As the fallen cruise ship Costa Concordia sinks slowly into the unforgiving waters, it takes with it millions of dollars worth of jewelry, cash, antiques, silverware, glassware, and thousands of art objects, including 300-year-old prints from Japan. Beneath tossing waves of the Mediterranean Sea, the treasure lies trapped on board.

The Costa Concordia was considered a luxury cruise liner, so big that it was essentially a small floating city or town. Passengers brought with them their finest jewelry, clothes and plenty of cash.

They lost lots of jewelry--watches, necklaces, whatever women wear when they want to get well dressed, said Hans Reinhardt, a lawyer representing 19 German passengers. They wanted to show off what they have.

The cruise liner is worth approximately $590 million. However, that does not take into account the valuables on board. Furniture, paintings, champagne, wine, and other valuables were tucked away in passengers' rooms and safes.

Quantifying this is impossible because unfortunately the ship has sunk, said Costa Crociere, the company that operated the Costa Concordia, according to the Associated Press. Until the ship is recovered there's no way to know what can be saved and what can't.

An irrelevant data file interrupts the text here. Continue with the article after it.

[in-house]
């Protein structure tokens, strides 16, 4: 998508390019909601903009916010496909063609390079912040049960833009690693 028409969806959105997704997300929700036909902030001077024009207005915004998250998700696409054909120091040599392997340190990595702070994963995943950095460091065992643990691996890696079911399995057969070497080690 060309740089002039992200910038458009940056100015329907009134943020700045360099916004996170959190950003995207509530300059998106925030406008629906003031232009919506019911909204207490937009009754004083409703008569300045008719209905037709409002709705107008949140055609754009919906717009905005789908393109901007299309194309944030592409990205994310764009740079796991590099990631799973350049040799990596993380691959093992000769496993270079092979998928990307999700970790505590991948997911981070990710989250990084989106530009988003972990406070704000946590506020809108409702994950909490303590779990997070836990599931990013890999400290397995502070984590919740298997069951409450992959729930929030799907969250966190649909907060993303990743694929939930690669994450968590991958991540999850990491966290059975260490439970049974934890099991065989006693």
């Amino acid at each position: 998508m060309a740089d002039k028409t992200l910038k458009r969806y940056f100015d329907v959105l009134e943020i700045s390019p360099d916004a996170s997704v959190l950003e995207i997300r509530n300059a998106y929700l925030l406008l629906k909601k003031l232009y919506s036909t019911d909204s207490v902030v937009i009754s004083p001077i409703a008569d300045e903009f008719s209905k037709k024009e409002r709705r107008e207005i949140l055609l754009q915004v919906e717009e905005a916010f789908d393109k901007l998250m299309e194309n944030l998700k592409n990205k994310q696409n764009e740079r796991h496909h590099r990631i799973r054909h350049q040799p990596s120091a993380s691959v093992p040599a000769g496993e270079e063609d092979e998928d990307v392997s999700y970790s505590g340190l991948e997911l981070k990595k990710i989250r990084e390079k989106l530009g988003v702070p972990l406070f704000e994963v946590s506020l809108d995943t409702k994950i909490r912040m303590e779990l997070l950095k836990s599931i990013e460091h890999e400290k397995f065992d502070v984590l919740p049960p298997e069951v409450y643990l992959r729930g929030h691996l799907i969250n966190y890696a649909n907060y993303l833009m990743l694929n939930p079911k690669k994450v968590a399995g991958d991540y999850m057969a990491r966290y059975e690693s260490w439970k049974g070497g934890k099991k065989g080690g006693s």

Just like with the Titanic and the thousands of sunken ships before, hunters are already attempting to cash in on the sunken ship. Even the Mafia and other criminal syndicates from Italy are seeking the make some quick money off the fallen ship. They are employing diving units to go after loot on board.

However, no one can legally take anything from the ship. Costa Crociere still owns the doomed cruise liner and the passengers still have legal possession over their lost items. Also, the Italian government has cordoned off the ship.

As long as there are bodies in there, it's considered off base to everybody because it's a grave, said Robert Marx, a veteran diver and the author of numerous books on maritime history, underwater archaeology and treasure hunting, according to the Associated Press. But when all the bodies are out, there will be a mad dash for the valuables.

Marx estimates that in four to six months' time, divers and serious treasure hunters will begin making their way to the ship. But others will wait longer in fear of the ship shifting off the reef it collided into.

The Costa Concordia is not the only sunken ship making news in the treasure world. Greg Brooks claims he located a wreck o a World War II British merchant ship estimated to be carrying approximately $3 billion. The ship was allegedly sunk by a German U-Boat off Cape Cod.

I'm going to get it, one way or another, even if I have to lift the ship out of the water, Brooks said, according to the Associated Press.